For more info, see www.thefilmcommune.com.

Heartland Film Festival
Heartland Film Festival director Jeff Sparks has had a lot of trouble over the past few years explaining what this festival, which has been heavily associated with the phrase “family values,” is all about. “No, this is not a religious film festival,” he explains. “It’s not a conservative or Republican festival either.”

Established in 1991, the Heartland Film Festival has developed many ways to pursue its mission: “to recognize and honor filmmakers whose work explores the human journey by artistically expressing hope and respect for the positive values of life.” Over the course of ten days each October, Heartland screens films from around the world, ranging from dramas to documentaries to animation, all of which “take entertainment to a higher level.”

One thing Heartland clearly has is money. In its first ten years, the festival wrote checks totalling more than $1 million to winning filmmakers. Each year, over $100,000 in prize money is given out, including a $50,000 grand prize for Best Dramatic Feature, with smaller awards going to various independent films and student productions.

Heartland also recognizes theatri-cally released films that “seek to enrich, inspire, and provide hope” with awards presented prior to a film’s theatrical release. The festival’s Truly Moving Pictures Award of Excellence recognizes these works “as examples of what happens when Hollywood makes movies with substance.” The award has been embraced by some studio marketers and now lands on about a dozen films a year, and made the poster for Remember the Titans and the video case of Hearts in Atlantis.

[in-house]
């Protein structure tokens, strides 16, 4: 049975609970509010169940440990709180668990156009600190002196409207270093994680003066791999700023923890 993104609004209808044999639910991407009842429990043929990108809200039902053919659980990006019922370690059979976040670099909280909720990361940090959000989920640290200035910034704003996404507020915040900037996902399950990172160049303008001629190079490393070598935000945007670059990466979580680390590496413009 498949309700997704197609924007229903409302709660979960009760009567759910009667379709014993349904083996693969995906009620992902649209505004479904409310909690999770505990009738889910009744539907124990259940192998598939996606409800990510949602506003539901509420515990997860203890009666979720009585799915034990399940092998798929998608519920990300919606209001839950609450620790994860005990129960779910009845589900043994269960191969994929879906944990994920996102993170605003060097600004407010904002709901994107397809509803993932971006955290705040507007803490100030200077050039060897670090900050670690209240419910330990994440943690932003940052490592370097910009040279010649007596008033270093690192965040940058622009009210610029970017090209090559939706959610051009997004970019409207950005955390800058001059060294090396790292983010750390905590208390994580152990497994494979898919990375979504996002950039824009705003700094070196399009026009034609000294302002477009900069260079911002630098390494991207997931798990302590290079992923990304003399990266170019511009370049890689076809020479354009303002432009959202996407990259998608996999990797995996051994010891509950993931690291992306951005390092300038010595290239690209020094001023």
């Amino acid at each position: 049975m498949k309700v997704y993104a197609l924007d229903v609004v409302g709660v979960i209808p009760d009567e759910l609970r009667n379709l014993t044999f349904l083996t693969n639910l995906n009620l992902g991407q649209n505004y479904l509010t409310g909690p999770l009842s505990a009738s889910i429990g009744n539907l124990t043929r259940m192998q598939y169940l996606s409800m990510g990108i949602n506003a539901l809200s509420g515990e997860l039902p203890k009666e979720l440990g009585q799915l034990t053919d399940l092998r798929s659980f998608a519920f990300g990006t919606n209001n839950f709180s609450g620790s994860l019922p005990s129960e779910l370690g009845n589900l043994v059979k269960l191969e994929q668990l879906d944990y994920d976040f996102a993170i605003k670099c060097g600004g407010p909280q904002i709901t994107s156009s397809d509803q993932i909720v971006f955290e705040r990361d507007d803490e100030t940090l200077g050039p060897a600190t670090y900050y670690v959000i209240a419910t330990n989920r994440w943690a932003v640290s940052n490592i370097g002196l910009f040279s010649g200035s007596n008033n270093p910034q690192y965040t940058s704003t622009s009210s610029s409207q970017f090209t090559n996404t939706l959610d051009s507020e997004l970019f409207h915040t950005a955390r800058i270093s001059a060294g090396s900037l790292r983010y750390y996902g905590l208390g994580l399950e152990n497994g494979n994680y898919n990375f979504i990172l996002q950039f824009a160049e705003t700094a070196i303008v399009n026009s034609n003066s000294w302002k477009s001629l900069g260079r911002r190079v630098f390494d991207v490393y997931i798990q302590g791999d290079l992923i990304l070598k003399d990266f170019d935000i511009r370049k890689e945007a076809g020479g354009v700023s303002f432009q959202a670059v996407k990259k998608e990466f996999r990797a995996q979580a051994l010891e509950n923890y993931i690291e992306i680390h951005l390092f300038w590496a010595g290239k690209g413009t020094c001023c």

In 2002, Heartland also launched Heartland Film Festival Video, a new video distribution initiative. It will provide an outlet for promising independent films that otherwise may not gain wide distribution. Sparks hopes the label and the festival will encourage filmmakers to make movies that inspire, “but not necessarily in religious, family, or conservative ways.”

For more info, contact the Heartland Film Festival at: 200 South Meridian St., Ste. 220, Indianapolis, IN 46225-1076; phone: (317) 464-9405; www.heartlandfilmfestival.org.